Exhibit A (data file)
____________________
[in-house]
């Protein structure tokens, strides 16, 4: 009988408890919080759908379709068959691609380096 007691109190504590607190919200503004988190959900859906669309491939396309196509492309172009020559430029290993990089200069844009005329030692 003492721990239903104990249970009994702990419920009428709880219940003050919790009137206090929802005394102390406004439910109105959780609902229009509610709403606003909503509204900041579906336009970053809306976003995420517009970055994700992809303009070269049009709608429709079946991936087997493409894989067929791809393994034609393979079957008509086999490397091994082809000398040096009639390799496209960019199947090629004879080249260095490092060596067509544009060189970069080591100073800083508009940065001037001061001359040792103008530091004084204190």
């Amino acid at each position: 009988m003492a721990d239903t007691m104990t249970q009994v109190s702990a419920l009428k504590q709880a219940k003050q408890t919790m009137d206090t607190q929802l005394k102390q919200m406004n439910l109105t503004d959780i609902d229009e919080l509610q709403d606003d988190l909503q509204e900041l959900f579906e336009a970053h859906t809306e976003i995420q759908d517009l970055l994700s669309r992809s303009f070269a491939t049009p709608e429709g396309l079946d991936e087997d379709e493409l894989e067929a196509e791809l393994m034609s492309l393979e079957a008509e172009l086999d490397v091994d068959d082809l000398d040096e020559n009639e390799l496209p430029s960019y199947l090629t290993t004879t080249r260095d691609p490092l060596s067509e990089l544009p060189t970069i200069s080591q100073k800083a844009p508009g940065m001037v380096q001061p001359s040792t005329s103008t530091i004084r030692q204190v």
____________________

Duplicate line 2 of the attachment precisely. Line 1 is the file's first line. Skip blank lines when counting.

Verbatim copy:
């Protein structure tokens, strides 16, 4: 009988408890919080759908379709068959691609380096 007691109190504590607190919200503004988190959900859906669309491939396309196509492309172009020559430029290993990089200069844009005329030692 003492721990239903104990249970009994702990419920009428709880219940003050919790009137206090929802005394102390406004439910109105959780609902229009509610709403606003909503509204900041579906336009970053809306976003995420517009970055994700992809303009070269049009709608429709079946991936087997493409894989067929791809393994034609393979079957008509086999490397091994082809000398040096009639390799496209960019199947090629004879080249260095490092060596067509544009060189970069080591100073800083508009940065001037001061001359040792103008530091004084204190």